(I’m nearly done with the Colin/Ziggy bonus scene. It’s coming out longer than I expected! Remember, anyone who wants it, you can get it for a donation OR for helping out by reviewing/recommending DGC! Click for details in earlier post. The recent Daron/Jonathan bonus scene is also still available. If you need both, please just make your donation a smidgen larger and remind me to send both, or make two recs/reviews! -ctan)
In the end, we had to do the press conference at the Garden. Carynne set up a reception in the hotel to get all the press in one place while we were doing our soundcheck, to keep them out of our hair, but it was too difficult to move us back and forth. Too chancy, I guess. We went over to do our checks, and then they sent the press over after we were done. So it wasn’t quite the plan I’d thought it was going to be, but it worked.
Getting us across the street required a delivery van that pulled up to the kitchen loading dock at the hotel, and managed not to attract the attention of the fans milling around at the Garden either. I don’t know whose idea that was or if it was strictly necessary, but it worked and we got over there without incident.
Ziggy had emerged from his room with not only his hair redone in blond and red streaks like flames and scultped into a sort of off-center peak, but with his face fully made up, a green streak across his eyes that made it look like one of the Palladium laser lights had shone onto him and stuck. He swanned into the suite right about the time I was starting to get nervous about him, and then they whisked us over there.
“How are you doing?” I asked, in the bumpy, dark back of the van as we went.
His voice was soft and overly smooth, like he was stoned. “I’ll make it.”
He probably was stoned. I didn’t ask. If it got him through tonight, that was what mattered right now.
My first impression of standing on the MSG stage, looking out at the hall, was that it wasn’t that big. But then while they were working on Bart’s monitors, which weren’t working right, I realized that I was looking at a janitor or someone, so far away I couldn’t quite make out what he was doing. Okay, first impressions can be wrong. Madison Square Garden is big.
Way up in the tippy top were luxury boxes, something a lot of the other arenas didn’t have. Most of them were for our own VIPs, and BNC’s. Bart’s parents would watch the show from up there. It occurred to me then that Dot was dressed up like you would for a Broadway show, if you were the sort of person who dressed up to go to the theater. I supposed there was a sense in which this was our big debut. Everything before was a kind of lead-up to this.
Mills’s comments gnawed at me, though. How could we be selling out the Garden, and Garden State Arts Center, and the LA Forum, and Red Rocks, and all those other places, and have thousands of fans massing outside, and the record not be doing well? Didn’t “Wonderland” just hit the Top 40? That had to count for something, right?
“What?” I blinked. Barnaby was trying to get my attention.
His hair was coming loose from his pony tail and his shirt was untucked from his jeans, showing a little of his paunch. We were all looking a little tired, I think. “Hey,” he said. “I thought Ziggy was the space cadet, today.”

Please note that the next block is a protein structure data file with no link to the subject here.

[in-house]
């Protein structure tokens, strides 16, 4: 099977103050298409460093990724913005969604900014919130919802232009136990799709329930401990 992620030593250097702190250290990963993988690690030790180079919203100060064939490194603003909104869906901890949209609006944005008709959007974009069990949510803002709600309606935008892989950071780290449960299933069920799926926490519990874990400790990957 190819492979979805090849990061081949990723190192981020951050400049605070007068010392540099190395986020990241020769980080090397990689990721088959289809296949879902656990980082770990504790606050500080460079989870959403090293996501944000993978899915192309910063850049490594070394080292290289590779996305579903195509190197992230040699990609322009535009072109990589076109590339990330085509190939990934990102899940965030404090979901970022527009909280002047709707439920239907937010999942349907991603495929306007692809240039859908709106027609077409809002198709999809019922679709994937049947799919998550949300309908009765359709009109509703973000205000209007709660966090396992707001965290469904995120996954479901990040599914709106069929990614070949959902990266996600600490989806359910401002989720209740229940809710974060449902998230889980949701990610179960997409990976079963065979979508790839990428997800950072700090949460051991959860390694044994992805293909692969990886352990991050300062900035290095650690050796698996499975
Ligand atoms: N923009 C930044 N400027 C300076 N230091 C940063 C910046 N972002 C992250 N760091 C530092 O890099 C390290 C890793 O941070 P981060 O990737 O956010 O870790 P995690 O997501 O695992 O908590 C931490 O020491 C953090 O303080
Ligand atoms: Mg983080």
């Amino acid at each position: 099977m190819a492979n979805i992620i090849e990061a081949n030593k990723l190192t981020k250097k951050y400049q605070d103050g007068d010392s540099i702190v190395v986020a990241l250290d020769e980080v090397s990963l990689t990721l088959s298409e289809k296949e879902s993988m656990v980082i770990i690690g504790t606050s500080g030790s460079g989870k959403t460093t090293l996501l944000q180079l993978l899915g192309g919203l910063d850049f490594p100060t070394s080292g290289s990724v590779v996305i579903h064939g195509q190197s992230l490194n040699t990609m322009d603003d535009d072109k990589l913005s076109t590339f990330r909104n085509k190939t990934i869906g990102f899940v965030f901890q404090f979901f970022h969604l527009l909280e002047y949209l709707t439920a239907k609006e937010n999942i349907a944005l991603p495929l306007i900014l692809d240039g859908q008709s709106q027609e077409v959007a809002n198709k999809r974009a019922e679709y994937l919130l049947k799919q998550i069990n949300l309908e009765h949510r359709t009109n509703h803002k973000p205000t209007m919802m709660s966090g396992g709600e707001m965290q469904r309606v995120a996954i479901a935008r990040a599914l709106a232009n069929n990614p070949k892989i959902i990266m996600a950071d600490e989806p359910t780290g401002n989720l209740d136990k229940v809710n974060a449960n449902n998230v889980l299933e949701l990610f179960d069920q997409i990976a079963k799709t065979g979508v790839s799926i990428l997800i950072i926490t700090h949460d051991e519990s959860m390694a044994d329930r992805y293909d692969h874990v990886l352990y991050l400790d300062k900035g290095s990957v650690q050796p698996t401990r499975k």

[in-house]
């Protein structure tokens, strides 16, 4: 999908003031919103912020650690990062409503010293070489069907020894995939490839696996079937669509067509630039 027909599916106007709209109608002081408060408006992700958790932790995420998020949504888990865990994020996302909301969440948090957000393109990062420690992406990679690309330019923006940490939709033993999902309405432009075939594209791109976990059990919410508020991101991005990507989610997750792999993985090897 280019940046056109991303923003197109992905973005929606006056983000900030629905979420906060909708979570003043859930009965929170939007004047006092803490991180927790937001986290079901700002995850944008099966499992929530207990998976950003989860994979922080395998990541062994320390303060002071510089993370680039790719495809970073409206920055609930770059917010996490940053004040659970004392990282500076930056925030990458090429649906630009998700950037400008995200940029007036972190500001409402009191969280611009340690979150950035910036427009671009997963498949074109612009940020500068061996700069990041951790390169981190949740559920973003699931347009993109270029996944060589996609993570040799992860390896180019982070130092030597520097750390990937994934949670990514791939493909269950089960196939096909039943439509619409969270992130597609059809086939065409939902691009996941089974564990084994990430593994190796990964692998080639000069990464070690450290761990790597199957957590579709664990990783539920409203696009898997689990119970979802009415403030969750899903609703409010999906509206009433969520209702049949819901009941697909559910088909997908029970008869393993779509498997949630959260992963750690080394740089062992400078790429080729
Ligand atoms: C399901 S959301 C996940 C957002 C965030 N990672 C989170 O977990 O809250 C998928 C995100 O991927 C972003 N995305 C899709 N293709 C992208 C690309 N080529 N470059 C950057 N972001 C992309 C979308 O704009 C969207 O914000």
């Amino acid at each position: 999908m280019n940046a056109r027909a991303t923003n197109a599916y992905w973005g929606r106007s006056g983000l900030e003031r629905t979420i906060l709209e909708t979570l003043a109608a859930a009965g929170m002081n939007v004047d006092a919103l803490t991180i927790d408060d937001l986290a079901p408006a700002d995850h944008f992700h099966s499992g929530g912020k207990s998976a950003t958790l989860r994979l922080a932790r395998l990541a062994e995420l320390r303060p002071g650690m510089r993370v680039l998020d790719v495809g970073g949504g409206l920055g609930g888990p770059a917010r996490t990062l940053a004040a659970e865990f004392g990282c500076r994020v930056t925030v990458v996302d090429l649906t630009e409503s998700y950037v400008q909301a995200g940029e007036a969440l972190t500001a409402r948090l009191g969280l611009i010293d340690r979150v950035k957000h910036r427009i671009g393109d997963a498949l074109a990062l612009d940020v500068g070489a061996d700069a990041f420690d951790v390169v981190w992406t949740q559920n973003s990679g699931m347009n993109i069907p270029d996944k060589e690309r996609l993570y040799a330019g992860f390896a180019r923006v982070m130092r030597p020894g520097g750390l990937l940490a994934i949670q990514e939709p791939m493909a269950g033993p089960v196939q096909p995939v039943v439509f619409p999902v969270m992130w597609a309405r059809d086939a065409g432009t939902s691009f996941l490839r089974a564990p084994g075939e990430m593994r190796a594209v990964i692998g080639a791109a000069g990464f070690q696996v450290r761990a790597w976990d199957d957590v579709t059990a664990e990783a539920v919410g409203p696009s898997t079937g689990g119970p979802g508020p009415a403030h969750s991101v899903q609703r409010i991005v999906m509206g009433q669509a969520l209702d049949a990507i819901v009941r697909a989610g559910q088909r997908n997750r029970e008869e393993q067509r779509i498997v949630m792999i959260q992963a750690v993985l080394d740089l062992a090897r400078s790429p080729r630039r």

“I’m here, I’m here,” I said and struck a chord. “Come on. Let’s do it.”
Ziggy was in fine voice. He didn’t move around much, but for a soundcheck he didn’t have to. And knowing there were no reporters snooping around, I didn’t feel we needed to do anything during soundcheck but check. We weren’t just checking that the equipment was working, but that everything with us was working. It seemed that it was. Check check check. Thank goodness.
We gave the stage to the other bands then, and went off to do the press confab.
I don’t know who started calling it a confab. I picked it up from someone. But I’m always picking up words and expressions from people without realizing it. It took place in a side room that was actually kind of crowded by the time we got there. I quickly sussed out that Mills and Belle had worked the crowd over at the hotel, and then brought them over to us. There were chairs for about fifty people. Maybe a dozen actually sat down, while the rest all stood, some in the back rows of chairs, most all around the edges. I could see many of them holding small tape recorders.
Up front were four chairs at a table, and two mics. I guess it was what we could get on short notice? Not that we minded sharing. Ziggy took one of the middle two chairs, and I took the one on the outside of him so we were sharing a mic, and Bart and Chris took the other one.
Belle didn’t need a mic to get the attention of the crowd. They all wanted to be on her good side so they would get picked to ask their questions I guess, so they were like a room full of teacher’s pets. She made them raise their hands and then called on them one at a time, some of them by name.
The first was a young woman who seemed surprised to be called on first. “Oh, um, so is there any truth to the rumor you modeled for Cynthia Plaster Caster?”
“Who?” I asked, leaning back from the mic to ask the others. I could hear one of the other bands starting their soundcheck and didn’t really make out the name, or so I thought.
Ziggy was wearing his darkest sunglasses and he gave me a look over the top of them. Into the mic he said, “Is she still doing that? Yeah? None of us have modeled for her as far as I know, but if any of you know how to get in touch with her, tell her I would love to.”